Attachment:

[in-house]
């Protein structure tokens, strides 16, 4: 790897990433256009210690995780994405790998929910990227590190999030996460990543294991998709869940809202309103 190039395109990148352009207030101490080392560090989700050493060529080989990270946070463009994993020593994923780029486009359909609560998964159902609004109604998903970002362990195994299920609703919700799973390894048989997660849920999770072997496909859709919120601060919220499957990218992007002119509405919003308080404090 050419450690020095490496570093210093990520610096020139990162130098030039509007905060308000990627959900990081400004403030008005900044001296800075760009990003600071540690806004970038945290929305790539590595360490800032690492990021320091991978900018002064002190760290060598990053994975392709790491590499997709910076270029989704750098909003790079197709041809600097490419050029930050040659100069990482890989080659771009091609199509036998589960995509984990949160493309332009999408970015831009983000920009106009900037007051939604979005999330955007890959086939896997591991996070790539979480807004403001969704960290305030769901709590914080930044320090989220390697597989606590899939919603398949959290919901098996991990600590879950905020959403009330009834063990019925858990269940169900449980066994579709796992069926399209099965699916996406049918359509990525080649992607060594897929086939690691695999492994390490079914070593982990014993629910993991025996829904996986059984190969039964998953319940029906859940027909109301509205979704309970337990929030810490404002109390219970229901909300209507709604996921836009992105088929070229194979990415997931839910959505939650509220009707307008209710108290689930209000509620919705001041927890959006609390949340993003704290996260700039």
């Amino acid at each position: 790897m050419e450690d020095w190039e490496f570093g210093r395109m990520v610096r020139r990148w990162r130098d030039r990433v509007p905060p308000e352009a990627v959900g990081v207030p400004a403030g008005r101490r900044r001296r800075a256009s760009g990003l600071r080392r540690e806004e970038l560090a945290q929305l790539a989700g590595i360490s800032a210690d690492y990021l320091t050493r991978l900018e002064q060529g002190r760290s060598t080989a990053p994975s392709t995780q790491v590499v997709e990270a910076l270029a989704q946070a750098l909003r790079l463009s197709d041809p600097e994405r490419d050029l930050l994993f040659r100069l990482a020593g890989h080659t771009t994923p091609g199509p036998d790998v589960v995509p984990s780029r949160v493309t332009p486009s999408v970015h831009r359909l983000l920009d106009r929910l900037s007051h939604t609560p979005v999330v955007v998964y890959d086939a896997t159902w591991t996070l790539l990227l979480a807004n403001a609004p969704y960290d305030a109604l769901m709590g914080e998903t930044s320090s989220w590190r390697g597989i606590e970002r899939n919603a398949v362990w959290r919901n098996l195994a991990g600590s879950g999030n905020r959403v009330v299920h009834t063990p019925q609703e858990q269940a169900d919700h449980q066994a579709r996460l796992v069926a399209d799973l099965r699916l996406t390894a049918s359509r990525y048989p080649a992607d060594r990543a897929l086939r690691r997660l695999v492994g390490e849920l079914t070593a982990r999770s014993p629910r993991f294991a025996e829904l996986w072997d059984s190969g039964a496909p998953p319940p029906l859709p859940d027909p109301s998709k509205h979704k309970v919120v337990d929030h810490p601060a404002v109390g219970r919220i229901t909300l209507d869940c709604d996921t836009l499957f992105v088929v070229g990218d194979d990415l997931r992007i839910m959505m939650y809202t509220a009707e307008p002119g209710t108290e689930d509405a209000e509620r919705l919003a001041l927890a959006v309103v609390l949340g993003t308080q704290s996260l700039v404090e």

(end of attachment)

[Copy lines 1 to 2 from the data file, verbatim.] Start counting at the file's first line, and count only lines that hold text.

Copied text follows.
[in-house]
């Protein structure tokens, strides 16, 4: 790897990433256009210690995780994405790998929910990227590190999030996460990543294991998709869940809202309103 190039395109990148352009207030101490080392560090989700050493060529080989990270946070463009994993020593994923780029486009359909609560998964159902609004109604998903970002362990195994299920609703919700799973390894048989997660849920999770072997496909859709919120601060919220499957990218992007002119509405919003308080404090 050419450690020095490496570093210093990520610096020139990162130098030039509007905060308000990627959900990081400004403030008005900044001296800075760009990003600071540690806004970038945290929305790539590595360490800032690492990021320091991978900018002064002190760290060598990053994975392709790491590499997709910076270029989704750098909003790079197709041809600097490419050029930050040659100069990482890989080659771009091609199509036998589960995509984990949160493309332009999408970015831009983000920009106009900037007051939604979005999330955007890959086939896997591991996070790539979480807004403001969704960290305030769901709590914080930044320090989220390697597989606590899939919603398949959290919901098996991990600590879950905020959403009330009834063990019925858990269940169900449980066994579709796992069926399209099965699916996406049918359509990525080649992607060594897929086939690691695999492994390490079914070593982990014993629910993991025996829904996986059984190969039964998953319940029906859940027909109301509205979704309970337990929030810490404002109390219970229901909300209507709604996921836009992105088929070229194979990415997931839910959505939650509220009707307008209710108290689930209000509620919705001041927890959006609390949340993003704290996260700039």